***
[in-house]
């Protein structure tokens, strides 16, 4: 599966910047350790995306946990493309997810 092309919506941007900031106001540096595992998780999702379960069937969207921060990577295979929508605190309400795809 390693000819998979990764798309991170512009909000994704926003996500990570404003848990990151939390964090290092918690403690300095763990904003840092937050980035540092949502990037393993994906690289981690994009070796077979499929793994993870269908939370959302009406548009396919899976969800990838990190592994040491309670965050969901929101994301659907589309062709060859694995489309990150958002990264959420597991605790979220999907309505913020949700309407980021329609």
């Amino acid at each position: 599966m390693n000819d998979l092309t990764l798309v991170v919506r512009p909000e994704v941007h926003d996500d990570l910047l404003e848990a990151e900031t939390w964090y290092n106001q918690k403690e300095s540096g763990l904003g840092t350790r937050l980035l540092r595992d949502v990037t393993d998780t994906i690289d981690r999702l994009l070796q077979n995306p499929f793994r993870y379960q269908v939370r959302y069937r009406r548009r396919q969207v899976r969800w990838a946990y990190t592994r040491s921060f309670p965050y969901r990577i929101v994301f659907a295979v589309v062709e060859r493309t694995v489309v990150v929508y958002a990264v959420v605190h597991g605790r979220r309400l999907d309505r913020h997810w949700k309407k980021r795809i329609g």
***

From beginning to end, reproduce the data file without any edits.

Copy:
[in-house]
């Protein structure tokens, strides 16, 4: 599966910047350790995306946990493309997810 092309919506941007900031106001540096595992998780999702379960069937969207921060990577295979929508605190309400795809 390693000819998979990764798309991170512009909000994704926003996500990570404003848990990151939390964090290092918690403690300095763990904003840092937050980035540092949502990037393993994906690289981690994009070796077979499929793994993870269908939370959302009406548009396919899976969800990838990190592994040491309670965050969901929101994301659907589309062709060859694995489309990150958002990264959420597991605790979220999907309505913020949700309407980021329609």
């Amino acid at each position: 599966m390693n000819d998979l092309t990764l798309v991170v919506r512009p909000e994704v941007h926003d996500d990570l910047l404003e848990a990151e900031t939390w964090y290092n106001q918690k403690e300095s540096g763990l904003g840092t350790r937050l980035l540092r595992d949502v990037t393993d998780t994906i690289d981690r999702l994009l070796q077979n995306p499929f793994r993870y379960q269908v939370r959302y069937r009406r548009r396919q969207v899976r969800w990838a946990y990190t592994r040491s921060f309670p965050y969901r990577i929101v994301f659907a295979v589309v062709e060859r493309t694995v489309v990150v929508y958002a990264v959420v605190h597991g605790r979220r309400l999907d309505r913020h997810w949700k309407k980021r795809i329609g």